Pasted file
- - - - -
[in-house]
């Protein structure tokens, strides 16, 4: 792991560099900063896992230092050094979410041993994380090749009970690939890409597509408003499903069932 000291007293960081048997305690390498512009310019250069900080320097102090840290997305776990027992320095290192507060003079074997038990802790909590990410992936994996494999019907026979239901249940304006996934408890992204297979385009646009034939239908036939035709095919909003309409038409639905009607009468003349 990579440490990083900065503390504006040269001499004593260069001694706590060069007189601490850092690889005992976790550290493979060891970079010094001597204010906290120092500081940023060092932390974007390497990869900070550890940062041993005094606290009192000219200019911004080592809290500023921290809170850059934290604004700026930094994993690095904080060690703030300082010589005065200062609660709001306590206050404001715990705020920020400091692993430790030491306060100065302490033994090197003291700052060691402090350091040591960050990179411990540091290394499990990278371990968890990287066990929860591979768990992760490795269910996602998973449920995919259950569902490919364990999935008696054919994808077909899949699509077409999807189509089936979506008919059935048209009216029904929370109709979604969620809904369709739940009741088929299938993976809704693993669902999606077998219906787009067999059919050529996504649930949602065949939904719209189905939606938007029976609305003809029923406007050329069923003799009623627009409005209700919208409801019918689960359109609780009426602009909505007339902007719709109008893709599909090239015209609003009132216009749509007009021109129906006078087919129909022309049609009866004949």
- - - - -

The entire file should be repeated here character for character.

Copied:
[in-house]
């Protein structure tokens, strides 16, 4: 792991560099900063896992230092050094979410041993994380090749009970690939890409597509408003499903069932 000291007293960081048997305690390498512009310019250069900080320097102090840290997305776990027992320095290192507060003079074997038990802790909590990410992936994996494999019907026979239901249940304006996934408890992204297979385009646009034939239908036939035709095919909003309409038409639905009607009468003349 990579440490990083900065503390504006040269001499004593260069001694706590060069007189601490850092690889005992976790550290493979060891970079010094001597204010906290120092500081940023060092932390974007390497990869900070550890940062041993005094606290009192000219200019911004080592809290500023921290809170850059934290604004700026930094994993690095904080060690703030300082010589005065200062609660709001306590206050404001715990705020920020400091692993430790030491306060100065302490033994090197003291700052060691402090350091040591960050990179411990540091290394499990990278371990968890990287066990929860591979768990992760490795269910996602998973449920995919259950569902490919364990999935008696054919994808077909899949699509077409999807189509089936979506008919059935048209009216029904929370109709979604969620809904369709739940009741088929299938993976809704693993669902999606077998219906787009067999059919050529996504649930949602065949939904719209189905939606938007029976609305003809029923406007050329069923003799009623627009409005209700919208409801019918689960359109609780009426602009909505007339902007719709109008893709599909090239015209609003009132216009749509007009021109129906006078087919129909022309049609009866004949």